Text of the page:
1 Department of Physics and Astronomy, Faculty of Science, Aarhus University, Aarhus University2 unknown3 Department of Physics and Astronomy, Science and Technology, Aarhus University4 Department of Physics and Astronomy, Science and Technology, Aarhus University
The numerical solution of most problems in theoretical chemistry involve either the use of a basis set expansion (spectral method) or a numerical grid. For many basis sets, there is an intimate connection between the spectral form and numerical quadrature. When this connection exists, the distinction between spectral and grid approaches becomes blurred. In fact, the two approaches can be related by a similarity transformation. By the exploitation of this idea, calculations can be considerably simplified by removing the need to compute difficult matrix elements of the Hamiltonian in the original representation. This has been exploited in bound-state, scattering, and time-dependent problems using the so-called, discrete variable representation (DVR). At the core of this approach is the mathematical three-term recursion relationship satisfied by the classical orthogonal functions. This three-term recursion can be used to generate the orthogonal functions as well as to generate the points and weights of Gauss quadratures on the basis of these functions. For the classical orthogonal functions, the terms in the three-term recursion are known analytically. For more general weight functions, this is not the case. However, they may be computed in a stable numerical fashion, via the recursion. In essence, this is an application of the well-known Lanczos recursion approach. Once the recursion coefficients are known, it is possible to compute the points and weights of quadratures on, the basis of the generalized weight functions. We review these ideas below and apply then to the generation of the points and weights of the Rys polynomials which have proven useful in the evaluation of multicenter integrals, using Gaussian basis sets in quantum chemistry. In contrast to some approaches, the method advocated is general, numerically stable, and trivial to program.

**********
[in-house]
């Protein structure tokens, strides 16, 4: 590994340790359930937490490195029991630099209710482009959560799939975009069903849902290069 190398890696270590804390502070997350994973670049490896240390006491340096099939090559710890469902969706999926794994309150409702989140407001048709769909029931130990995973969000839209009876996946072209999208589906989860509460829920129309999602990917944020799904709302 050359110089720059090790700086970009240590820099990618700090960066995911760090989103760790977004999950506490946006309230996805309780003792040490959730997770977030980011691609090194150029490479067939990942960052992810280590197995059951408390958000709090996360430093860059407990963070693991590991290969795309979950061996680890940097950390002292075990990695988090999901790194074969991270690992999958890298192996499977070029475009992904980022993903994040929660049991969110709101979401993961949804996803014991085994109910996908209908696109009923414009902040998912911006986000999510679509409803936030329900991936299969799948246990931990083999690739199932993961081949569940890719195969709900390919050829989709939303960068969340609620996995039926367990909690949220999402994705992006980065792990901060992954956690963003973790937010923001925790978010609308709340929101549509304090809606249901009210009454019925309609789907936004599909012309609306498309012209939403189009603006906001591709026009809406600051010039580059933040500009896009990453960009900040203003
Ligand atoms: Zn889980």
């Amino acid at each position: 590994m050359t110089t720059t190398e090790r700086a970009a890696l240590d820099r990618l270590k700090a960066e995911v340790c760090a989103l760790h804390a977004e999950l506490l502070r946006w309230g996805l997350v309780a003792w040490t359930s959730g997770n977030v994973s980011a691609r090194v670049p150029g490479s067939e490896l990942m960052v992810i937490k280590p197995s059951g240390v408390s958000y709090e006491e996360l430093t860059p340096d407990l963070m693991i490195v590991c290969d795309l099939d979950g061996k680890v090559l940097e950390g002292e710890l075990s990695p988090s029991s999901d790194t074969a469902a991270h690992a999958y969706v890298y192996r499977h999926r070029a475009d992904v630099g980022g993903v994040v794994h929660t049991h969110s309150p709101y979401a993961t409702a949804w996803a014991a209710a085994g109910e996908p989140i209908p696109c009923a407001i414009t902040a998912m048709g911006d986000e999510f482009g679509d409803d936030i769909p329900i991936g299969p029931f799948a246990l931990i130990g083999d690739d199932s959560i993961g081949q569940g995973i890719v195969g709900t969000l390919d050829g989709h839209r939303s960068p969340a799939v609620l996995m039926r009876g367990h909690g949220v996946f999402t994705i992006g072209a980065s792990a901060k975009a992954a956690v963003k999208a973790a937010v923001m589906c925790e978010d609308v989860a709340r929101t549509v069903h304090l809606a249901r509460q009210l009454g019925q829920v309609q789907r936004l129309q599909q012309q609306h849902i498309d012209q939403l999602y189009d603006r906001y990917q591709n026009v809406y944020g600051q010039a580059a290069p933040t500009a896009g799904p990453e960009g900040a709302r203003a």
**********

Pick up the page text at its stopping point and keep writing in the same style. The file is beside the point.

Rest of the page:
Journal of Physical Chemistry Part A: Molecules, Spectroscopy, Kinetics, Environment and General Theory, 2002, Vol 106